Small talk is the hallmark of alienation. By virtue of its contradictory proximity (at the same time both small and far), it allows us to stay distant and attempt closure. How do we appeal to this paradox?
We keep talking. “The Room” by Harold Pinter is an attempt to broach this contradiction. His first work takes place in a single room (“cozy,” many guests tell us) and includes, among other things in director Dado’s production, potatoes. Despite the warmth allegedly ebbing from the walls, it’s still claustrophobic by virtue of its main player, Rose (Kirsten Fitzgerald), who can’t help her constant fear. Her endless occupation of the space, even on the rare occasions where she doesn’t speak, warps the walls closer in.
And when she tries to control it, that same fear closes in even more. Within the lonely transitions, Rose rearranges the furniture and moves potatoes around. Her landlord, Mr. Kidd (Anish Jethmalani), interrupts, speaking about his maybe-fictional deceased sister and delivering pernicious messages from the basement tenant. And interlopers Mrs. Sands and Mr. Sands (Mierka Girten and Dano Duran) occupy the flat, marking their territory with black feathers. Maybe Rose has reasons to be fearful.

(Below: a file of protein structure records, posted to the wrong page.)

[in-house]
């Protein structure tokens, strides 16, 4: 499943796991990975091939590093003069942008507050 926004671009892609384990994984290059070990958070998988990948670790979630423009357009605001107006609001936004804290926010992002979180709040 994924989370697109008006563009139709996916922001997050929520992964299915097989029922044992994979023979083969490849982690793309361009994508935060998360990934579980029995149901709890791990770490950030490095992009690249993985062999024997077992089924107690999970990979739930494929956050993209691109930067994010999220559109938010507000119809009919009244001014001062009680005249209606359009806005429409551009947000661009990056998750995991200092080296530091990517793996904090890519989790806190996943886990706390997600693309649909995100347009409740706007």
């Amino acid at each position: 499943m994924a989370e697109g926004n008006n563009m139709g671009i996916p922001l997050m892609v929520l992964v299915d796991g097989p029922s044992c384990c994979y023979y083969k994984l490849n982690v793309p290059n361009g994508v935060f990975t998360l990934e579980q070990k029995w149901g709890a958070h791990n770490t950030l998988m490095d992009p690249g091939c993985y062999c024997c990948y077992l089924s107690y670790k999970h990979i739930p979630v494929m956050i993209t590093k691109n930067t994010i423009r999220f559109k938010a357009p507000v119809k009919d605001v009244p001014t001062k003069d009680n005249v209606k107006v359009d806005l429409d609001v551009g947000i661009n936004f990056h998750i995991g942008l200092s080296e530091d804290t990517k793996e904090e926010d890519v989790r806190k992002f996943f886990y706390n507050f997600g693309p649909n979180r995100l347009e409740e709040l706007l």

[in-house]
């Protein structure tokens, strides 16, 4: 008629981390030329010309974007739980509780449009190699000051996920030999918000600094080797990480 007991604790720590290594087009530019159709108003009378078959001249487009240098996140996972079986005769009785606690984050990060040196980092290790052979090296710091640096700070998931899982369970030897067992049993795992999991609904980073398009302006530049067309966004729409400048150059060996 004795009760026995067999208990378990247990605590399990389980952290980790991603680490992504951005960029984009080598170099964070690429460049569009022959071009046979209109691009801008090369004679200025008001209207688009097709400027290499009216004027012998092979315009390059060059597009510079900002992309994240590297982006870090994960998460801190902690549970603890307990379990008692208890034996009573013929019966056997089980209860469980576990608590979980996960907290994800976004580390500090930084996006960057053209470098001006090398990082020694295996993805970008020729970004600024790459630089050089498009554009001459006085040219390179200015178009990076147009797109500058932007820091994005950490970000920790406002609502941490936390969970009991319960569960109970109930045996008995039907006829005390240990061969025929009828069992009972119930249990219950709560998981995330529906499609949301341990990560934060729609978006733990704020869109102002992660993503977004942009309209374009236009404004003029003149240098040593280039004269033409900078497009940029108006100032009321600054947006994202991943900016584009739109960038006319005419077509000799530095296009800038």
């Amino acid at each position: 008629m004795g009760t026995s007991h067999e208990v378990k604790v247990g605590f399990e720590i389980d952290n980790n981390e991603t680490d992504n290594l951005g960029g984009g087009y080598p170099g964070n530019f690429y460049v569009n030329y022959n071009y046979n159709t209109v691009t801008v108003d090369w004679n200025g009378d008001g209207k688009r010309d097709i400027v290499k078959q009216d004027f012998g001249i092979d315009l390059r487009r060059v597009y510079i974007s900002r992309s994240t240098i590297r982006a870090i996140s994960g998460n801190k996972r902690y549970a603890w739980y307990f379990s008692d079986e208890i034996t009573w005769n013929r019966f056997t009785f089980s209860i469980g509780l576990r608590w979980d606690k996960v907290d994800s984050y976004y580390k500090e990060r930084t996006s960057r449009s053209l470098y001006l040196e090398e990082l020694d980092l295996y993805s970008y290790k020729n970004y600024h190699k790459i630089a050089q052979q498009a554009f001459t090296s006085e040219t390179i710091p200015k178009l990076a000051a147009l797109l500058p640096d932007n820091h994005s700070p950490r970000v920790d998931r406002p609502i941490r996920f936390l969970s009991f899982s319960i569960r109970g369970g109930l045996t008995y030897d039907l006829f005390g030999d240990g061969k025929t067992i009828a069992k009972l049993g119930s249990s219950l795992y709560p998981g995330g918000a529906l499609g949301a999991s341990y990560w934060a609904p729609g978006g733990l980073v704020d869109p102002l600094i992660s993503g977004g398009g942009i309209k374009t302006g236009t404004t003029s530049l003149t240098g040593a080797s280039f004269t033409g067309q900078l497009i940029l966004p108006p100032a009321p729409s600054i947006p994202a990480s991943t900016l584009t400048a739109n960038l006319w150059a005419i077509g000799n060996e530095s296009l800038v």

But what action is warranted? How do we cope with terror? We exert control. Rose moves the furniture, turns the lights, puzzles over the potatoes and swings through the room trying desperately to exercise her power in the only space that might be hers. But obsession with the Other, whether that be the Sands or whomever may be in the basement, only fortifies her powerlessness.
In the hour runtime, we’re under duress; Pinter’s early plays, the comedies of menace, are quite funny at the cost of their participants, both performers and audience. Helplessness and the madness of language seeps out from the doors lining the back wall and Dado’s decision to eschew some Pinterian conventions is beneficial. We’re steeped deep in this world of terror and alienation. Fitzgerald’s performance is nerve-wracking and the Sands are spooky as hell.
“The Room” confronts the impossibility of connecting with Others when one cannot truly see them. But isn’t that what small talk is for? (Jay Van Ort)
A Red Orchid Theatre, 1531 North Wells, (312)943-8722,, $30-$35. Through November 13.